what I’m seeing.

More to the point, how can I tell when I need to reload the subclasses?
(And if require_dependencies is the answer, how to I avoid the
superclass mismatch error that I’m seeing?)

(Feh. Maybe I should just start running in production mode.)

TIA.

Resistance is futile.

Until someone chimes in with a better idea, I’m adopting Max’s approach
(above).

  • ff

[@Max: our messages just crossed. With all due respect, I think I like
my approach better!]

Okay. I’m out of the weeds, but I’d like to know if I’ve done it the
right way.

My code references subclasses of MeteredService several transactions
after metered_service.rb gets loaded (e.g. the result of posting a
form), at which point the sub-classes had been flushed and there was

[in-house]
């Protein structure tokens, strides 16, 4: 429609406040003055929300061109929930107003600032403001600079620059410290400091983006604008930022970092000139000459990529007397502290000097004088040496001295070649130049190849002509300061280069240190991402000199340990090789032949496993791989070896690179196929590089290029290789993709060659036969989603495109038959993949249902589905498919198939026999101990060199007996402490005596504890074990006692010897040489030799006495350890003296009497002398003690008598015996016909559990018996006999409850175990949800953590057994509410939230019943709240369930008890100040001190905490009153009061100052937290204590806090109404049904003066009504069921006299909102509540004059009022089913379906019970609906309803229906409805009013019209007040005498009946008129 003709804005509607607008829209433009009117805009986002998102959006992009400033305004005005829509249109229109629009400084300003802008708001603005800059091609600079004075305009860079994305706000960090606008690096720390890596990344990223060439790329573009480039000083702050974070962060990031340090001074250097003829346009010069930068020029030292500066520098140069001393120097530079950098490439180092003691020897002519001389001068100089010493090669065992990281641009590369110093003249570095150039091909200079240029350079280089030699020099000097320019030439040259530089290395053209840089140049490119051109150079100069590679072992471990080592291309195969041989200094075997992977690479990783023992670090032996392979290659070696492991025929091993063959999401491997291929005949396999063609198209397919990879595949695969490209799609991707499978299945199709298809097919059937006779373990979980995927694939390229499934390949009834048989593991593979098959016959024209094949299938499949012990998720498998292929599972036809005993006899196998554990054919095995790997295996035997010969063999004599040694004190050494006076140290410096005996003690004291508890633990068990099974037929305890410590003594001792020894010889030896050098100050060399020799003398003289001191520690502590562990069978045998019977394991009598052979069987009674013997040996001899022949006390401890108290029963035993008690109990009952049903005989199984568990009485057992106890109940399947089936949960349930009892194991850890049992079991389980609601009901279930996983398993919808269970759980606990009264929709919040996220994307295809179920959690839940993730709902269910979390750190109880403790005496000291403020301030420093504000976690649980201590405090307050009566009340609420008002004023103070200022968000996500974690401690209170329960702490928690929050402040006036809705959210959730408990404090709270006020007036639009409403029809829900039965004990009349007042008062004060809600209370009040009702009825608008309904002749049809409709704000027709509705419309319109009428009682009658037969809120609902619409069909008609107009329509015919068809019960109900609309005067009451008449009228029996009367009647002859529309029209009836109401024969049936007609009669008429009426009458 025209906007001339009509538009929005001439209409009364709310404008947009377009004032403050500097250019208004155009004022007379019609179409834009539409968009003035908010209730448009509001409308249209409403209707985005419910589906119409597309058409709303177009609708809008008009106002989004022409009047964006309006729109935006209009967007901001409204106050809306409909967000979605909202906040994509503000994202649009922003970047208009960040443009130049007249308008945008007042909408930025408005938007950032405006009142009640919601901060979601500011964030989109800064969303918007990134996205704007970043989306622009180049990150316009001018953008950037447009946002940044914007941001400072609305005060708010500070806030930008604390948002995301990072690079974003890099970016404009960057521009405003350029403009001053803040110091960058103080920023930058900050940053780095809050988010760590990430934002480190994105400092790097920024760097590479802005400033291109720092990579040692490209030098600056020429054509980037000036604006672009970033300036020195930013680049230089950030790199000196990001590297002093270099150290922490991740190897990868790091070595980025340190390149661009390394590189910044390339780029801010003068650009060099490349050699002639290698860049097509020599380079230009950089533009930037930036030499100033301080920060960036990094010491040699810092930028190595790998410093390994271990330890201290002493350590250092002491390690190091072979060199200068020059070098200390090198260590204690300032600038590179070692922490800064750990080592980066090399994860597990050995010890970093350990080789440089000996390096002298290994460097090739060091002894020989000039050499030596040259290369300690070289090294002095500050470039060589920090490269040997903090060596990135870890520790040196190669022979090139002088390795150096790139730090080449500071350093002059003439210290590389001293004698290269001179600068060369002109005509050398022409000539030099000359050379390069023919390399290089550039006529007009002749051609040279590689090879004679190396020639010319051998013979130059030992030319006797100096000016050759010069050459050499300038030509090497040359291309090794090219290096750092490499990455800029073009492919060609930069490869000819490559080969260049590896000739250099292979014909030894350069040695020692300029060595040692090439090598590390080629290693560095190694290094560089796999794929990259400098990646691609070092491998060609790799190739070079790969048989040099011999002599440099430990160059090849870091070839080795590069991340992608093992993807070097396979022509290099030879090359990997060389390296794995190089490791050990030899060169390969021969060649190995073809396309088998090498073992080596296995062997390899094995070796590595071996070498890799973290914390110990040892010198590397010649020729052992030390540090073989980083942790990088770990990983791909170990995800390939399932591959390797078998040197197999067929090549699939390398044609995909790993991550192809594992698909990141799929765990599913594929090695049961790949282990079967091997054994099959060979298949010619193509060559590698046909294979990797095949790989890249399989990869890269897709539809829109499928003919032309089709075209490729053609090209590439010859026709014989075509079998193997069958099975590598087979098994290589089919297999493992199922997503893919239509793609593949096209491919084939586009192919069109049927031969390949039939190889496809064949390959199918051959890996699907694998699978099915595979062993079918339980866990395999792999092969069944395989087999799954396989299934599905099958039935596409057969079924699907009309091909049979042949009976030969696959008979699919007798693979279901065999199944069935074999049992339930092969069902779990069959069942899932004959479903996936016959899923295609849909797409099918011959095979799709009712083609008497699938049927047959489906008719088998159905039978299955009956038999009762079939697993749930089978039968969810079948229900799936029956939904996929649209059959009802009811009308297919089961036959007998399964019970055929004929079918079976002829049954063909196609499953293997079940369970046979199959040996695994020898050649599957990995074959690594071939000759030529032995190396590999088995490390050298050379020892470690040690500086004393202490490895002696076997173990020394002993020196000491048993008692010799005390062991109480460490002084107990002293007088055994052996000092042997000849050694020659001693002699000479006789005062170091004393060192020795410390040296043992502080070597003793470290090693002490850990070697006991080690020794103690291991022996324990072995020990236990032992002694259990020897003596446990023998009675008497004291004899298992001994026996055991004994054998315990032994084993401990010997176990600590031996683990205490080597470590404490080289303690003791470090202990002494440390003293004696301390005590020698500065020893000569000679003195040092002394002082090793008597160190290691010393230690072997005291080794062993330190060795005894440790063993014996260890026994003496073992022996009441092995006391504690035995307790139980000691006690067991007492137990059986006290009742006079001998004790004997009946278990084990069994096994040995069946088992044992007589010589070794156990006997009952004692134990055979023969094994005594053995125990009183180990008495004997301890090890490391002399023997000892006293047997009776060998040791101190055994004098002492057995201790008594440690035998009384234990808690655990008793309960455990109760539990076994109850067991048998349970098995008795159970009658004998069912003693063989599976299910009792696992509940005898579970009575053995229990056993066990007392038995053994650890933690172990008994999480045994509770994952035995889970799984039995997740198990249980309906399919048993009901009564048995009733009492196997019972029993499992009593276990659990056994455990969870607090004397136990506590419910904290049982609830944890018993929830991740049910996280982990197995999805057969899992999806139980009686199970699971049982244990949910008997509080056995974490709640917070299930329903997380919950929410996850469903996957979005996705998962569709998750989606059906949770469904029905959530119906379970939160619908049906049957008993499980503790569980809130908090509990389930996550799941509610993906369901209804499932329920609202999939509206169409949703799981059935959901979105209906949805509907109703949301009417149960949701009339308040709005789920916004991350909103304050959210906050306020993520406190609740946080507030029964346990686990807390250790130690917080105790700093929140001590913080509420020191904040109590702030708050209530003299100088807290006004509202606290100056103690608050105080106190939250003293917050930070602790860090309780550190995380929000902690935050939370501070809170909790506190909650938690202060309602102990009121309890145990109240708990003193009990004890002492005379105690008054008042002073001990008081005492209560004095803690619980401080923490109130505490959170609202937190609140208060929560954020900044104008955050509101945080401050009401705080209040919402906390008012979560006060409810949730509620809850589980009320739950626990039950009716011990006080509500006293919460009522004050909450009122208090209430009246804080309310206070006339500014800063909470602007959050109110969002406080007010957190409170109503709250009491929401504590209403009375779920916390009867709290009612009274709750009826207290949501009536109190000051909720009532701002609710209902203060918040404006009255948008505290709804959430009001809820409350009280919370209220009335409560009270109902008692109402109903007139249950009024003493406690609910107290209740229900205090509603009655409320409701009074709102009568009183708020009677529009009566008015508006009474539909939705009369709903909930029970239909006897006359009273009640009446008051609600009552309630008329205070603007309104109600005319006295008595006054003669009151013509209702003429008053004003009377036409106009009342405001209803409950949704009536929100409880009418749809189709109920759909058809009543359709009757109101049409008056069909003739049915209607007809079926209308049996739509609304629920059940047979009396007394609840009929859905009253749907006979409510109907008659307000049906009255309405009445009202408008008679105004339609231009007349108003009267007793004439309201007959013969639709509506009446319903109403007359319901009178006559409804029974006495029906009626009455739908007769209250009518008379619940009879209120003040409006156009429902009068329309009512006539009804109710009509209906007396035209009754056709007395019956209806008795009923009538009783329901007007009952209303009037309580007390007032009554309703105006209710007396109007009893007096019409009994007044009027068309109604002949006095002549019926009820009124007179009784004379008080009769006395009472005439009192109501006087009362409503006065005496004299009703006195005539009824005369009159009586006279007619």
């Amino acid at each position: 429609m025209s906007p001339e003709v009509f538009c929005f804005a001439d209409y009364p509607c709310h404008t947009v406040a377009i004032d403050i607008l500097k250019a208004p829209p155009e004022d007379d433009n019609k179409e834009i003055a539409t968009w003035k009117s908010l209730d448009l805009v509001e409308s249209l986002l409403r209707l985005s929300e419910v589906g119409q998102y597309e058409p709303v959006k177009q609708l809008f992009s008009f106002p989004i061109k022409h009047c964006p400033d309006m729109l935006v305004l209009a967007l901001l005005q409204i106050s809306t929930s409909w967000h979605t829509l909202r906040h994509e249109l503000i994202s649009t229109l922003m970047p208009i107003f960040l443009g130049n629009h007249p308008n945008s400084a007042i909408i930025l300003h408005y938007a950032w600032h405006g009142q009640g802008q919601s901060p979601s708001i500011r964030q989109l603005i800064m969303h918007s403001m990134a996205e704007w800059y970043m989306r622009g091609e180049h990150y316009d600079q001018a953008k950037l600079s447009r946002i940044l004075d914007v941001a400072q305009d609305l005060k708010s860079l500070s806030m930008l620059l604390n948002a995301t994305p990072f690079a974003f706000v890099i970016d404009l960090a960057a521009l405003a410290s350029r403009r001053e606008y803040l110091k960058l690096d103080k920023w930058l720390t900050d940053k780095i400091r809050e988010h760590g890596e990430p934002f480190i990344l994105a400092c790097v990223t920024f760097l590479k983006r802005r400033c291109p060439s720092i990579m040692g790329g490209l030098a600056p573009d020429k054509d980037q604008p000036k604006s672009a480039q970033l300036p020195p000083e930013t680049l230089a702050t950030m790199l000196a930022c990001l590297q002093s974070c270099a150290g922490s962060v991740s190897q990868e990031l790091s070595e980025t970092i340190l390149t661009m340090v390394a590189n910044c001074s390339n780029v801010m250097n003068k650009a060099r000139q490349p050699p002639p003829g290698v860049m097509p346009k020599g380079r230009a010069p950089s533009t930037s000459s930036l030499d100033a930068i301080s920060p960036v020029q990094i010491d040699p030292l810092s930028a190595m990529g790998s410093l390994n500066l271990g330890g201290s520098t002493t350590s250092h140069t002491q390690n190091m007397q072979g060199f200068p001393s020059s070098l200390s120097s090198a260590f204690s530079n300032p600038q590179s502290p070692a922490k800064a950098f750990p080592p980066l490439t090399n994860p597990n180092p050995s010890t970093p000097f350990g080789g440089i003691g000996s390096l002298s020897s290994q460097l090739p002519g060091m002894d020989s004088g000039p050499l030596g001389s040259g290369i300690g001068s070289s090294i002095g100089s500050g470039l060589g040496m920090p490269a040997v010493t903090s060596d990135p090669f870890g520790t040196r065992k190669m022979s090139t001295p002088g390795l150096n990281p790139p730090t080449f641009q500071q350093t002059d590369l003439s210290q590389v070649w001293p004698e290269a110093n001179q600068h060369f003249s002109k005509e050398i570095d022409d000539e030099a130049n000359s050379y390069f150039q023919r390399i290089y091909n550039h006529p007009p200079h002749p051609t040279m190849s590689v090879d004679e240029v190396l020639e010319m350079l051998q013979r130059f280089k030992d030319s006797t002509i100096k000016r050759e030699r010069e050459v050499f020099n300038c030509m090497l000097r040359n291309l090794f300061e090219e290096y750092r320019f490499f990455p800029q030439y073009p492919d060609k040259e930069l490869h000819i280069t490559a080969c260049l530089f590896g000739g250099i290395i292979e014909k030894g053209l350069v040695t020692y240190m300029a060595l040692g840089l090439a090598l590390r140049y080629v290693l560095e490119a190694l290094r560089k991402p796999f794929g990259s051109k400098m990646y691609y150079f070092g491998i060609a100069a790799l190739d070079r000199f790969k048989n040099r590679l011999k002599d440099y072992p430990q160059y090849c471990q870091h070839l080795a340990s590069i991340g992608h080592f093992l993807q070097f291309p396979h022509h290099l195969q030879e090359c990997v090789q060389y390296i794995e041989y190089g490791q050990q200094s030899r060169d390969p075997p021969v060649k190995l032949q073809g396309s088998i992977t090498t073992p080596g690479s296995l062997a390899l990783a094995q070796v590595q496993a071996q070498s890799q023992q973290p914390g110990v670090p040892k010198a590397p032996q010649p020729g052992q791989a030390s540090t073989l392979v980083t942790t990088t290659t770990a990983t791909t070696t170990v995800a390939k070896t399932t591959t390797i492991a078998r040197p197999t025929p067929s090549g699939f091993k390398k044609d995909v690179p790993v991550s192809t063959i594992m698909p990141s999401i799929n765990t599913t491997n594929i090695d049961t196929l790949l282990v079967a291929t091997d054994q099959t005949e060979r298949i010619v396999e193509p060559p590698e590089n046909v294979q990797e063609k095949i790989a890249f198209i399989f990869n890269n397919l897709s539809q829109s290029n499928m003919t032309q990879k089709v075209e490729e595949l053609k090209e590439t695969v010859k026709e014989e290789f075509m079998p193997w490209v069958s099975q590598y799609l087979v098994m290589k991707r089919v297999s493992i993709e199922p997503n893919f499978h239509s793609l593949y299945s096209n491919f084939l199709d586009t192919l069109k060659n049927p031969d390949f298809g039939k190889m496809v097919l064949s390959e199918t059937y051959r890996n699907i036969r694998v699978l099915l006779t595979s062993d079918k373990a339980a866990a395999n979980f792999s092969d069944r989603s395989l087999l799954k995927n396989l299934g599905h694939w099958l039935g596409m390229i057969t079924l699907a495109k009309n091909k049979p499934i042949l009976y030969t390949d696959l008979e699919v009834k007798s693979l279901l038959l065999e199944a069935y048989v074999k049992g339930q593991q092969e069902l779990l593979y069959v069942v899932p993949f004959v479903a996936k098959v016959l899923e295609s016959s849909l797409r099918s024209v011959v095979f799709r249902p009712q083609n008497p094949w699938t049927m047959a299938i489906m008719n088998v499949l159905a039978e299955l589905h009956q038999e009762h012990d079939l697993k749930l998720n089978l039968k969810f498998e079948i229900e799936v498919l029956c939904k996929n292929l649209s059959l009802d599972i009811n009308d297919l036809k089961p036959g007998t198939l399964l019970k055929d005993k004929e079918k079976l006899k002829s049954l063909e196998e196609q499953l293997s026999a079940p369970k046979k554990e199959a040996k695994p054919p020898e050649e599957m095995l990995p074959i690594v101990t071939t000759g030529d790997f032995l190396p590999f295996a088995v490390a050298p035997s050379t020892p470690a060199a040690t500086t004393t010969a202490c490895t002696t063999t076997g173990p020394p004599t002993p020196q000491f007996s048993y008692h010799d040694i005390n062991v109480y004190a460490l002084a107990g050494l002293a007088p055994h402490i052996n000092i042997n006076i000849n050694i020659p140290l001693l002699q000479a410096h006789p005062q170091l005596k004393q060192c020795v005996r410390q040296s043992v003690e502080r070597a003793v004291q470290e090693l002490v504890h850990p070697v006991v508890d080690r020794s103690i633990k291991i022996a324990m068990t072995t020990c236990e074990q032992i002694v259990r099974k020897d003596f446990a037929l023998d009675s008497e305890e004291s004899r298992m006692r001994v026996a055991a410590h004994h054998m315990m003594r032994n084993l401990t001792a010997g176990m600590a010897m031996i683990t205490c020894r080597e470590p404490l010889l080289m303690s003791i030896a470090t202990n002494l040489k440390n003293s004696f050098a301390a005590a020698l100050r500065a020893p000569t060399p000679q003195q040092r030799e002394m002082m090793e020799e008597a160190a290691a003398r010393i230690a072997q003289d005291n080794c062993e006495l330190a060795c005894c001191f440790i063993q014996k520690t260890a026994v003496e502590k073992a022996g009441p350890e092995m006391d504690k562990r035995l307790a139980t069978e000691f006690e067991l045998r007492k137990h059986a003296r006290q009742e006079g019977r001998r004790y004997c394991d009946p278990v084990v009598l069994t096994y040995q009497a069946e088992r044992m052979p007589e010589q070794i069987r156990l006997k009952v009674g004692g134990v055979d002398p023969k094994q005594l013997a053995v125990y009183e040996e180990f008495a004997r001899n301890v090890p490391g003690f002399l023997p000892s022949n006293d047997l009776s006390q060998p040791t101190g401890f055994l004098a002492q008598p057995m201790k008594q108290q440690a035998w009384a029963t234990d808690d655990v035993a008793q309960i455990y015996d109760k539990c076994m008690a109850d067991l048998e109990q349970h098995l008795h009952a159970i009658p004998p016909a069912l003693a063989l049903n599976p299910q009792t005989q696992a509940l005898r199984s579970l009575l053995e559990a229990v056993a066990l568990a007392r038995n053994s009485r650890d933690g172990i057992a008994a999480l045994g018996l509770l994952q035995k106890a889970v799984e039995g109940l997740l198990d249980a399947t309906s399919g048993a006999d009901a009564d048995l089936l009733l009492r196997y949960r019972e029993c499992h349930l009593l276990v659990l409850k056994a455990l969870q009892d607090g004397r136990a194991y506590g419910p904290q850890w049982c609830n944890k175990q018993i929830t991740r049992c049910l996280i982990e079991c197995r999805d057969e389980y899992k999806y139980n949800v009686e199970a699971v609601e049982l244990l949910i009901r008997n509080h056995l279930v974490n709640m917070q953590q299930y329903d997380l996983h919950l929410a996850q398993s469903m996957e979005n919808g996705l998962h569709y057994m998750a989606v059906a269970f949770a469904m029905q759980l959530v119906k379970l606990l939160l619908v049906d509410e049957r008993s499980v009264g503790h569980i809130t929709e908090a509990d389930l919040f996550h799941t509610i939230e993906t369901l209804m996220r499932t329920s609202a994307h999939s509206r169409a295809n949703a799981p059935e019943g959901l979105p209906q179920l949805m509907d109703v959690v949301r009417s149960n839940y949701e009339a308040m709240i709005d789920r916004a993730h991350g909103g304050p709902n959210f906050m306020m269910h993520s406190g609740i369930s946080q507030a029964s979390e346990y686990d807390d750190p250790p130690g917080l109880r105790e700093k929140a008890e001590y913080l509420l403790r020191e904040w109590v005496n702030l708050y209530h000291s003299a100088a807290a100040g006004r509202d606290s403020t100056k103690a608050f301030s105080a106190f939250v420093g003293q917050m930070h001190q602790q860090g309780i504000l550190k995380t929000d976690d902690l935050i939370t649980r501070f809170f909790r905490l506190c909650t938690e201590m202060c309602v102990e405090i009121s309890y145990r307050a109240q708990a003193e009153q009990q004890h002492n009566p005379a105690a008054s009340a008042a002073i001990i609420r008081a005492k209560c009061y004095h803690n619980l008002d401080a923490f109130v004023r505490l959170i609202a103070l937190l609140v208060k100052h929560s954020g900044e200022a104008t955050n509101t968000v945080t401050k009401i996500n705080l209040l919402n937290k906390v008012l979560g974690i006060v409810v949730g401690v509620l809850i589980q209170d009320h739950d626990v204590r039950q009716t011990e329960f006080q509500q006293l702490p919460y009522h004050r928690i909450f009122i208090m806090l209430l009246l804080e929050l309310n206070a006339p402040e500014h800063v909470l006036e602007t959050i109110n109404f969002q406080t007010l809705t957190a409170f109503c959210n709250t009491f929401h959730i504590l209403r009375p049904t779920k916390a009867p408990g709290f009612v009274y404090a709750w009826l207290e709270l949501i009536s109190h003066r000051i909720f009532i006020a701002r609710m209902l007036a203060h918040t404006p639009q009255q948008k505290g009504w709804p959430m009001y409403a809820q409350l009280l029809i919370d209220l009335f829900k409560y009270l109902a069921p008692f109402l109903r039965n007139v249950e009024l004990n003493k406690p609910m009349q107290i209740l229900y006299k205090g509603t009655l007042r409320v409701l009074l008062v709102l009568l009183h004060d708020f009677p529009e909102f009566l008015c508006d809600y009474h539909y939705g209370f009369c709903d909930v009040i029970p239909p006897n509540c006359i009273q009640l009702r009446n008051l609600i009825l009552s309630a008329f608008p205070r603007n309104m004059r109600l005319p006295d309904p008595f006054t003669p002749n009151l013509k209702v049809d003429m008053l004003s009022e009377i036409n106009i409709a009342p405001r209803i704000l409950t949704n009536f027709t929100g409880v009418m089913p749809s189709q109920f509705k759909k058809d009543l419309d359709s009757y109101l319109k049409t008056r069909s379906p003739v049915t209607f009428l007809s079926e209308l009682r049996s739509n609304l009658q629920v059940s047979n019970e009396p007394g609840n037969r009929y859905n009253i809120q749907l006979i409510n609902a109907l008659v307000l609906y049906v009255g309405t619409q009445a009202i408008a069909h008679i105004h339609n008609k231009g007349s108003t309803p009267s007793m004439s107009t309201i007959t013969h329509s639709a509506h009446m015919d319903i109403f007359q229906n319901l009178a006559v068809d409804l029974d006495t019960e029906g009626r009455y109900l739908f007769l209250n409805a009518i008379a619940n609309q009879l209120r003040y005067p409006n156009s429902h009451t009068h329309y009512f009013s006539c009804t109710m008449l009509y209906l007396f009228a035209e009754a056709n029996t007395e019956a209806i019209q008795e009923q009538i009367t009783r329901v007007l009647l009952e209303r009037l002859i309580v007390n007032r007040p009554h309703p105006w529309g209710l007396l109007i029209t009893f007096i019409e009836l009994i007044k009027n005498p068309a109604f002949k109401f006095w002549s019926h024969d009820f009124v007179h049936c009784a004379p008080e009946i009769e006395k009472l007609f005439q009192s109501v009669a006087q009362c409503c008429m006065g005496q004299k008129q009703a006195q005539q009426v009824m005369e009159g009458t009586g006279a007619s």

nothing that forced a reload of metered_service.rb. Ergo, adding
require_dependency statements at the bottom of metered_service.rb didn’t
help.

My next gambit was to overload MeteredService.descendants:

class MeteredService

def self.descendants
require_dependency ‘metered_services/pge_business’
require_dependency ‘metered_services/pge_residential’
require_dependency ‘metered_services/sce_residential’
require_dependency ‘metered_services/sdge_residential’
require_dependency ‘metered_services/socalgas_residential’
require_dependency ‘metered_services/srp_residential’
super
end
end

… but that had the problem that it threw “TypeError (superclass
mismatch for class PGEBusiness)” when it got called. Perhaps it’s in
the wrong context when it calls require_dependency? I don’t know, and I
couldn’t find any documentation that helped.

So now I overload MeteredService.descendants, calling ‘require’ instead
of ‘require_dependency’. This seems to work just fine:

class MeteredService

if Rails.env.development?
def self.descendants
require ‘metered_services/pge_business’
require ‘metered_services/pge_residential’
require ‘metered_services/sce_residential’